Native N American crops

Kathleen Sayce
Fri, 19 Mar 2010 17:48:05 PDT
My comments below are a little off topic, but as the subject of true  
agriculture has raised its little head, I have to comment.

For a thoroughly enlightening book on cultivation of food and fiber  
plants by Native Americans, read Keeping It Living, edited by Douglas  
Deur and Nancy Turner, UBC Press & U Washington Press. In which are  
discussed: hauling bulbs around to plant in new spots, how tribes  
kept woody & toxic species out of good bulb growing areas, how they  
regenerated good berry picking areas, and other aspects of plant  
management on the Pacific NW coast that sure sound like agriculture.

This book led me to realize that there are a number of food crops  
that would do better in my area (Pacific NW) than transformed grains  
like barley, rye, corn and wheat.  Two bulbs were grown and stored  
for carbohydrates: camas and wapato, other bulbs/tubers were less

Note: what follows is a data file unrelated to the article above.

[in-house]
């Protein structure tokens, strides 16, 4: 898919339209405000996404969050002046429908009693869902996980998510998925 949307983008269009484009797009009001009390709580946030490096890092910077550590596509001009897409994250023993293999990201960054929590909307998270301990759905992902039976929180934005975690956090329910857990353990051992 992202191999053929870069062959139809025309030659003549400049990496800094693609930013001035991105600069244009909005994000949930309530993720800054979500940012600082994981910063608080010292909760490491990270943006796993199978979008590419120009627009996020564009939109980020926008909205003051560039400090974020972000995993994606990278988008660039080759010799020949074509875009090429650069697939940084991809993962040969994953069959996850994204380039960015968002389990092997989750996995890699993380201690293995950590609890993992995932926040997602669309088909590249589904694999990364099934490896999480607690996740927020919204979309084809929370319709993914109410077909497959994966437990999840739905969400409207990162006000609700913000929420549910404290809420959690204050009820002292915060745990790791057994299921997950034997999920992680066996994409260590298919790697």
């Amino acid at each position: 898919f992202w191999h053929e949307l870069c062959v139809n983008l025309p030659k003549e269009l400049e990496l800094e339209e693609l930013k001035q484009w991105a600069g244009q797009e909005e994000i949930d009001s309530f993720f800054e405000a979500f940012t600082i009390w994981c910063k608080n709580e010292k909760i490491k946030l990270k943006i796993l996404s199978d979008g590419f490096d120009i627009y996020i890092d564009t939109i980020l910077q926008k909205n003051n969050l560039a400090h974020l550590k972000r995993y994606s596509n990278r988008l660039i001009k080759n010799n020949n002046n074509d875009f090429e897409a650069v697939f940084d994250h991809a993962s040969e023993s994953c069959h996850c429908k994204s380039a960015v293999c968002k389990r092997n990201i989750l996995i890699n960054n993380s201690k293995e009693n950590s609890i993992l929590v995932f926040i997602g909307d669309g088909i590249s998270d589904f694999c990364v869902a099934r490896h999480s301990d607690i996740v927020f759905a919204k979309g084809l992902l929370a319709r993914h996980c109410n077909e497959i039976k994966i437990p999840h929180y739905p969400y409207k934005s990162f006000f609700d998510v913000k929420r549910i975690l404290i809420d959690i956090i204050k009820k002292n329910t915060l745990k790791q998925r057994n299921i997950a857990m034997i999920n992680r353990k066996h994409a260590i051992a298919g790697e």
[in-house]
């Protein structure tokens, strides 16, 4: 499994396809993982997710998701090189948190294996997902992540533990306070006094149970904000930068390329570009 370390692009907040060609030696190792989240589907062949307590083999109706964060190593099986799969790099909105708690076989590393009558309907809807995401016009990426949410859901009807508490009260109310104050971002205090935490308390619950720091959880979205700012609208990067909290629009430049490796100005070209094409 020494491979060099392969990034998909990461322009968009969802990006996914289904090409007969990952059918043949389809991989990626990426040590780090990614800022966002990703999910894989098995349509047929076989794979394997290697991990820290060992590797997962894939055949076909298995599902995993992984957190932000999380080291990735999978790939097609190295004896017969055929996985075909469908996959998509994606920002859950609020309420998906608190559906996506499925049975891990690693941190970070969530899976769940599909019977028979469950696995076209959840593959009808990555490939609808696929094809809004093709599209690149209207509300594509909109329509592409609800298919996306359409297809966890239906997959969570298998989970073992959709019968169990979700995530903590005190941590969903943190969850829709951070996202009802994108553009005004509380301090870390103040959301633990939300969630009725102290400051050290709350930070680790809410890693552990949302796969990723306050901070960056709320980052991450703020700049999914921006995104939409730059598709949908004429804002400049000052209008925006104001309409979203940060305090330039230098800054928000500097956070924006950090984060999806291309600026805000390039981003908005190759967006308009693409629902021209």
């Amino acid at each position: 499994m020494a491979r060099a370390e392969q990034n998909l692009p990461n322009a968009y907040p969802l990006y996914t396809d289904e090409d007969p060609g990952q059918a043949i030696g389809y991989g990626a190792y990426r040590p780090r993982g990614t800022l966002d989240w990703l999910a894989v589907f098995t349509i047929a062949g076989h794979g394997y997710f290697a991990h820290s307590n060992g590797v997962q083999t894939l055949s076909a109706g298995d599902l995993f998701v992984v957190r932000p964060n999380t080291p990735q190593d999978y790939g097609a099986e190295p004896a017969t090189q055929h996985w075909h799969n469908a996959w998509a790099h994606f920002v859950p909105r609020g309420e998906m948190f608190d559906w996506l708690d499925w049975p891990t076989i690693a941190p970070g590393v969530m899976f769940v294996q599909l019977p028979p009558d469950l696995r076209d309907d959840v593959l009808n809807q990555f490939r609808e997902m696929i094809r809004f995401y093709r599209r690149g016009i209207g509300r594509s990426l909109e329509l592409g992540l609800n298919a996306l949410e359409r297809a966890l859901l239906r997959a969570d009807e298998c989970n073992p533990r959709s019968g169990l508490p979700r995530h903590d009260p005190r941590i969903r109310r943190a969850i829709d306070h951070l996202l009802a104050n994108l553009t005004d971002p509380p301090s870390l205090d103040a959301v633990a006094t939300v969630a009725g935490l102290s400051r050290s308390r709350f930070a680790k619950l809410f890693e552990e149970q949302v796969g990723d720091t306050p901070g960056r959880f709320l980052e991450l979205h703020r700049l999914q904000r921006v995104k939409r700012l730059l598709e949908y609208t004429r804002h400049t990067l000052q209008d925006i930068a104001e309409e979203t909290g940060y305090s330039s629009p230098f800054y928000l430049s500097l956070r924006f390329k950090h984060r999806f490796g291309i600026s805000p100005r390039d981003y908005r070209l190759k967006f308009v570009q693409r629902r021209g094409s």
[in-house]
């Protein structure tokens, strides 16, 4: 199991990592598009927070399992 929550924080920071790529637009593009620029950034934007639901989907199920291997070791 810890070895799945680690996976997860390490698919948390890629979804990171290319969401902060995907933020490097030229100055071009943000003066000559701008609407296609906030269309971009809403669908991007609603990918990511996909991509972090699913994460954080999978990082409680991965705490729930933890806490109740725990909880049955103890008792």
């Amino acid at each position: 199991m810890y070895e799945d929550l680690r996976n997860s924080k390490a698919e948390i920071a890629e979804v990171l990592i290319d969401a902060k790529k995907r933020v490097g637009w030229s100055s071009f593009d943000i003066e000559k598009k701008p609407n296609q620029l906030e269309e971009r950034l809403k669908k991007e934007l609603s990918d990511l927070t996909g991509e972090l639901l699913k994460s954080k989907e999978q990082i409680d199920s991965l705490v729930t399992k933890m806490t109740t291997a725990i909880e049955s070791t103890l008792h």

intensively harvested, including a variety of onions, fritillaries,  
lilies. Also thistles (Cirsium edule, edible thistle). I could go on,  
but that' s enough.  My favorite native (North American) fruits  
include: blackberries, blueberries, and cranberries.

Management methods included: selective harvesting and transplanting,  
digging, tilling, weeding, sowing, pruning and coppicing, and  
landscape burning.

Despite its dominance today in farm landscapes, agriculture is not  
always all about cereal crops.

On the Pacific NW coast, where we are in our second day of clear  
skies, light frosts at night, and highs near 70F. My plants don' t  
know what to do, there's no strafing rain. 

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